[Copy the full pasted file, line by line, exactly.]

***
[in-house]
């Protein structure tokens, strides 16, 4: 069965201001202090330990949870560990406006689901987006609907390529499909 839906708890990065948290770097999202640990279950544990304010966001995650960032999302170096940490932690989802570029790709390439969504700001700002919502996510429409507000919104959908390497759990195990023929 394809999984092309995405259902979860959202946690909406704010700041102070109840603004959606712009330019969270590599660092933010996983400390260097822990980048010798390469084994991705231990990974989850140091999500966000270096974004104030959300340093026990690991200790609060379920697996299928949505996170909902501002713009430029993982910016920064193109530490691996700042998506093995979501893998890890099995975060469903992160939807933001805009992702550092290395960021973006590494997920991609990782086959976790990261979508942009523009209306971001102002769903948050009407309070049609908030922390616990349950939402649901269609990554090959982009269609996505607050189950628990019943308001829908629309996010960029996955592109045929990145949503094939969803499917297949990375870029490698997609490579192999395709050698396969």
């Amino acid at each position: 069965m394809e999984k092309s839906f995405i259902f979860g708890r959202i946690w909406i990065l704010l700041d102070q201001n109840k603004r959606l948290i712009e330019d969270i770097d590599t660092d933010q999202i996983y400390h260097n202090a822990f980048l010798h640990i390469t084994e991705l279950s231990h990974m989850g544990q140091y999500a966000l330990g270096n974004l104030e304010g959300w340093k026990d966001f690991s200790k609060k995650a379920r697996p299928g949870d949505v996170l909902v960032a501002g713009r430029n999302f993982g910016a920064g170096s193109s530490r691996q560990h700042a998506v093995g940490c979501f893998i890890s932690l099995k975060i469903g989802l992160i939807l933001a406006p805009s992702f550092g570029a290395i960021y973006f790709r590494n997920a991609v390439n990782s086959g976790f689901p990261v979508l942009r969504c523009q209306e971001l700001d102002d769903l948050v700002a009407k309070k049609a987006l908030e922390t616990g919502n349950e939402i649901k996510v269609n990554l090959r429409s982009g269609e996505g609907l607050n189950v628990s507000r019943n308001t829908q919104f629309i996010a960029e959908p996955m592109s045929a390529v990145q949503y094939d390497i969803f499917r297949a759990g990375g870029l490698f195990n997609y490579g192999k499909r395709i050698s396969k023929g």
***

[in-house]
């Protein structure tokens, strides 16, 4: 069965201001202090330990949870560990406006689901987006609907390529499909 839906708890990065948290770097999202640990279950544990304010966001995650960032999302170096940490932690989802570029790709390439969504700001700002919502996510429409507000919104959908390497759990195990023929 394809999984092309995405259902979860959202946690909406704010700041102070109840603004959606712009330019969270590599660092933010996983400390260097822990980048010798390469084994991705231990990974989850140091999500966000270096974004104030959300340093026990690991200790609060379920697996299928949505996170909902501002713009430029993982910016920064193109530490691996700042998506093995979501893998890890099995975060469903992160939807933001805009992702550092290395960021973006590494997920991609990782086959976790990261979508942009523009209306971001102002769903948050009407309070049609908030922390616990349950939402649901269609990554090959982009269609996505607050189950628990019943308001829908629309996010960029996955592109045929990145949503094939969803499917297949990375870029490698997609490579192999395709050698396969």
């Amino acid at each position: 069965m394809e999984k092309s839906f995405i259902f979860g708890r959202i946690w909406i990065l704010l700041d102070q201001n109840k603004r959606l948290i712009e330019d969270i770097d590599t660092d933010q999202i996983y400390h260097n202090a822990f980048l010798h640990i390469t084994e991705l279950s231990h990974m989850g544990q140091y999500a966000l330990g270096n974004l104030e304010g959300w340093k026990d966001f690991s200790k609060k995650a379920r697996p299928g949870d949505v996170l909902v960032a501002g713009r430029n999302f993982g910016a920064g170096s193109s530490r691996q560990h700042a998506v093995g940490c979501f893998i890890s932690l099995k975060i469903g989802l992160i939807l933001a406006p805009s992702f550092g570029a290395i960021y973006f790709r590494n997920a991609v390439n990782s086959g976790f689901p990261v979508l942009r969504c523009q209306e971001l700001d102002d769903l948050v700002a009407k309070k049609a987006l908030e922390t616990g919502n349950e939402i649901k996510v269609n990554l090959r429409s982009g269609e996505g609907l607050n189950v628990s507000r019943n308001t829908q919104f629309i996010a960029e959908p996955m592109s045929a390529v990145q949503y094939d390497i969803f499917r297949a759990g990375g870029l490698f195990n997609y490579g192999k499909r395709i050698s396969k023929g």